Teachers Credit Union’s Patrick McGinley provides tips on starting a small business

Teachers Credit Union’s Patrick McGinley provides tips on starting a small business

With so many superstores and chain restaurants, people grow tired of big businesses that are all alike. Many crave something original and unique to their communities. When they find that cute little coffee shop across from the courthouse, that family-owned restaurant at the end of the block, or that sweet boutique on Main Street, they feel like they have found a hidden treasure. When asked what makes their hometown special, these are the places that people talk about with pride.

Small businesses are what distinguish one community from another. For dreamers who want to add to the charm of their town with a small business of their own but are unsure where to start, it can seem like a daunting task. Teachers Credit Union’s Vice President and Commercial Loan Officer Patrick McGinley has a few tips for those creative minds.

Know your value proposition 

Value propositions involve identifying what sets your idea apart from the competition and capitalizing on those advantageous differences. 

“If you’re going to excel, you have to have something, either the product or service, that makes it a higher priority than the neighbor’s product or service,” McGinley said. “Why is yours better? What do you do differently? Executives from Apple and Google could rattle off all the differences they see between their iPhone or Android that makes it better than the other.”

In order to sell a product or service, you have to know and promote its assets so you can persuade others to feel the same way. Knowing your value proposition prepares you for the next step: building a business proposition. 

Build a business proposition 

Before approaching a lender to take out a loan and start your business, it is crucial to establish a viable business proposition. There are a number of resources McGinley encourages would-be entrepreneurs to use for this purpose.

One resource McGinley often recommends is the U.S. Small Business Administration. The administration can prompt you with things to consider within a business plan, help you develop a company description, show you how to organize and manage, and more.

Small business
Young apprentice using pillar drill in steel fabrication factory

The Northwest Indiana Small Business Development Center is a local group that offers free guidance to prospective small business owners. At this development center, mentors will sit down with you at no obligation to talk you through the process of developing your business proposition.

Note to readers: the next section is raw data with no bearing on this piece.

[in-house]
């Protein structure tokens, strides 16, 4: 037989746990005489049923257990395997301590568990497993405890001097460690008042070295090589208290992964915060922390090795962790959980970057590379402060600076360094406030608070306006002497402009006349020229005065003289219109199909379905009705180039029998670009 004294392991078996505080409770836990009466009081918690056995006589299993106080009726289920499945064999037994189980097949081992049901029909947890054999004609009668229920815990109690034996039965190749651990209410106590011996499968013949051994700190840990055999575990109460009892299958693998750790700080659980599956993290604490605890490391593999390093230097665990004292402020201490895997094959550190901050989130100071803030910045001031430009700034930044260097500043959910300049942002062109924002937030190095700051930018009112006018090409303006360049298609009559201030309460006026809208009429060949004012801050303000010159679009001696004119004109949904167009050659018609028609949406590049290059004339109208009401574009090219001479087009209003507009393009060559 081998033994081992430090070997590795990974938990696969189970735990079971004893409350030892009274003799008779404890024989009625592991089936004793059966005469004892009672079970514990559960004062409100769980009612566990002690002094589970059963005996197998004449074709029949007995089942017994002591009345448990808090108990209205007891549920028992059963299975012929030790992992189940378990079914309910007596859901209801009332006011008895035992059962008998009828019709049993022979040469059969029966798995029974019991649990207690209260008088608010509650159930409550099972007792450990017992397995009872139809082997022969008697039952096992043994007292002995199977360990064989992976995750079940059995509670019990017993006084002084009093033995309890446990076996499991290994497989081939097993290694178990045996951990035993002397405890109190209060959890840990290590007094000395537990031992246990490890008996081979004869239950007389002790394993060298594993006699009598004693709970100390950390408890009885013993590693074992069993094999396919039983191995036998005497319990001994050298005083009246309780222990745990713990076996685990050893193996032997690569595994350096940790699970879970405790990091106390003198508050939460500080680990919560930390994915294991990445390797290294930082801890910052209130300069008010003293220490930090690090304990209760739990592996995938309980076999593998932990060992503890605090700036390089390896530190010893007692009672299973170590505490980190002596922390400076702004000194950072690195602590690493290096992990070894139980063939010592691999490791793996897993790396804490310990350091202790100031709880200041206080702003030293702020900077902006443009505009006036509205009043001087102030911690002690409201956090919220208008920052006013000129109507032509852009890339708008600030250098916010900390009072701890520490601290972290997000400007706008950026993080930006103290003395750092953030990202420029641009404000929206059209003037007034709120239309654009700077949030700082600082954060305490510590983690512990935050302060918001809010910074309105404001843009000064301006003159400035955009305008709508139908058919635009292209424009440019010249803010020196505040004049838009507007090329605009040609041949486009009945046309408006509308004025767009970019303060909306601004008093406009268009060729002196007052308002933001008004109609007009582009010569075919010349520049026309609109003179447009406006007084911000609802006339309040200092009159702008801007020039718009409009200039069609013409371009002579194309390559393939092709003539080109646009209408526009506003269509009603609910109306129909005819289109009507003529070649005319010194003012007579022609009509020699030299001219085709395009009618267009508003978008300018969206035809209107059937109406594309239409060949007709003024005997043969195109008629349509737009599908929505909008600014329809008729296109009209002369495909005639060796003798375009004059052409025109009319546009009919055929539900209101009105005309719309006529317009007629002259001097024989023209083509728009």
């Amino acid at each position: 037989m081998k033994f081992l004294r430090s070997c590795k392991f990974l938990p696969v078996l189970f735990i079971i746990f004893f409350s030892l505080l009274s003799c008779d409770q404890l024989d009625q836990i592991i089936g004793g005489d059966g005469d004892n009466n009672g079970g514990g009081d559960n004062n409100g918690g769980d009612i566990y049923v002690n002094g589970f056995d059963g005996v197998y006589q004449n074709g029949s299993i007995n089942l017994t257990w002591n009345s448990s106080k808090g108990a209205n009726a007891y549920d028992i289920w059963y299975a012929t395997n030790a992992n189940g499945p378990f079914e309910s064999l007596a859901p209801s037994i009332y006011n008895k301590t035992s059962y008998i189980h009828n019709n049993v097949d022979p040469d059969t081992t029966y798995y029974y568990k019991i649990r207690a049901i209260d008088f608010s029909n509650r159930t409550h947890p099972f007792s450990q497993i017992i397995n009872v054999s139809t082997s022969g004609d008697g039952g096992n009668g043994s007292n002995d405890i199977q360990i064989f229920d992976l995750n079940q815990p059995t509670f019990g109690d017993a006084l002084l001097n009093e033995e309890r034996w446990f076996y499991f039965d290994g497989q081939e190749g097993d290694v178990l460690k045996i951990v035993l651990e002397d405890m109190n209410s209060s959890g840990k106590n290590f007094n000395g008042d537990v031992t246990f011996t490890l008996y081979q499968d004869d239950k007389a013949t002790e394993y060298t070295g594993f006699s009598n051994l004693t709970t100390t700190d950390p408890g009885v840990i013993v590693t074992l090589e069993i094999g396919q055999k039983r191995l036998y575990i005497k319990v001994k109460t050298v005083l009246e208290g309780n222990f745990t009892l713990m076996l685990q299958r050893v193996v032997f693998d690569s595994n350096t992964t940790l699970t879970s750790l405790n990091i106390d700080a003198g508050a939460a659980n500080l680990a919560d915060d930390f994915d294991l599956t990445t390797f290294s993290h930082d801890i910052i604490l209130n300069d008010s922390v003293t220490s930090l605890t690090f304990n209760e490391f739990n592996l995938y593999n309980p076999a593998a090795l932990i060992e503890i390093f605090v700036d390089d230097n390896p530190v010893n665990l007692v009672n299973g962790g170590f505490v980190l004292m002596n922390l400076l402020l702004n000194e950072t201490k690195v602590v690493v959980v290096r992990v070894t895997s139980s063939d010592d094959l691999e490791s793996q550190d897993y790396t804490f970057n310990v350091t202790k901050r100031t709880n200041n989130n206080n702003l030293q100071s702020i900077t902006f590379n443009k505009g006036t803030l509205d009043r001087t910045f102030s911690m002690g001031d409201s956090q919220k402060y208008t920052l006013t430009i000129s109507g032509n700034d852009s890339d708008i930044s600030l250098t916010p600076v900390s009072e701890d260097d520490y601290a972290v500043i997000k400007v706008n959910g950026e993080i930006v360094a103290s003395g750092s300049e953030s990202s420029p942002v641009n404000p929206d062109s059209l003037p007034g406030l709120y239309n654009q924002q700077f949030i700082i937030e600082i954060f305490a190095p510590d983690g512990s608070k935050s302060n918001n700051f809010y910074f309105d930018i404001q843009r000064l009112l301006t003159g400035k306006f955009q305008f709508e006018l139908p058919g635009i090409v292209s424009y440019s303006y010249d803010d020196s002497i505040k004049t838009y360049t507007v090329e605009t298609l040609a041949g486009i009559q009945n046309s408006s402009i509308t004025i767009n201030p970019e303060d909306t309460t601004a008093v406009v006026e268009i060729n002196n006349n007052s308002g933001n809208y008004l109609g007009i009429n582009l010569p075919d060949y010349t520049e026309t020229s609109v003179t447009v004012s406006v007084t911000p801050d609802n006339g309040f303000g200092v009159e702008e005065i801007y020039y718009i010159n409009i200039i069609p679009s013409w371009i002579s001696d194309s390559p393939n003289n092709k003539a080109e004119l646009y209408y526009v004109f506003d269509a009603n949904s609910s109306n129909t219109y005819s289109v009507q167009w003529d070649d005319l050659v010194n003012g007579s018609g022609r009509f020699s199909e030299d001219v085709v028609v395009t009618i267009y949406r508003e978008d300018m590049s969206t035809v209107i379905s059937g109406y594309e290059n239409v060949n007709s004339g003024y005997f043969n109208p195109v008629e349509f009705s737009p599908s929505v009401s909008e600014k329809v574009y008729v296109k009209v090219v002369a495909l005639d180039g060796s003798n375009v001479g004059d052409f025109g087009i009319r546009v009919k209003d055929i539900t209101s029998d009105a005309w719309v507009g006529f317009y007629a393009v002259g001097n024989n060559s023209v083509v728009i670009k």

Another no-cost resource is the Northwest Indiana Score, which offers a variety of helpful options and tools, including mentorship and local workshops.

Regardless of whether you plan to secure a loan or self-finance your business, McGinley recommends sitting down with a professional to craft a solid business plan that will help you establish and sustain a successful small business.

Choose the best platform

Choosing the best platform for your business depends on the product or service, target audience, ease of access, and other factors. McGinley advises that people stop by the local Chamber of Commerce office because they have knowledge of the best available locations in the area.

“Choosing a location is essential and depends on what you’re doing,” McGinley said. “There are many businesses that can be done from your kitchen table with a laptop, whereas other businesses have a product or service that requires a physical presence. To have a physical presence, you have to do a lot of homework to understand where you need to locate.”

Be honest and fill in gaps

According to McGinley, one of the best things prospective small business owners can do is a critical self-analyze themselves and be honest about what they are lacking.

“Understand what you know but, more importantly, understand what you don’t know,” McGinley said. “Many business owners are really good at one thing. For example, if I can make the world’s best pencil, but I don’t know how to market it and manage the finances to keep making it, I’m not going to be successful.”

A business owner has to possess knowledge of all aspects of a business — and knowledge of what they don’t know — to manage a multifaceted operation and hire the best people to handle areas outside of their expertise.

“The most successful business people are the ones who are exceptionally brilliant folks that have two or all three of those qualities — the ability to make a great product, market it, and manage finances,” McGinley said. “The other ones that are equally successful are smart enough at the onset to hire individuals that fill those gaps.”

To learn more about TCU and ask for more information on how to start your own small business, visit www.tcunet.com.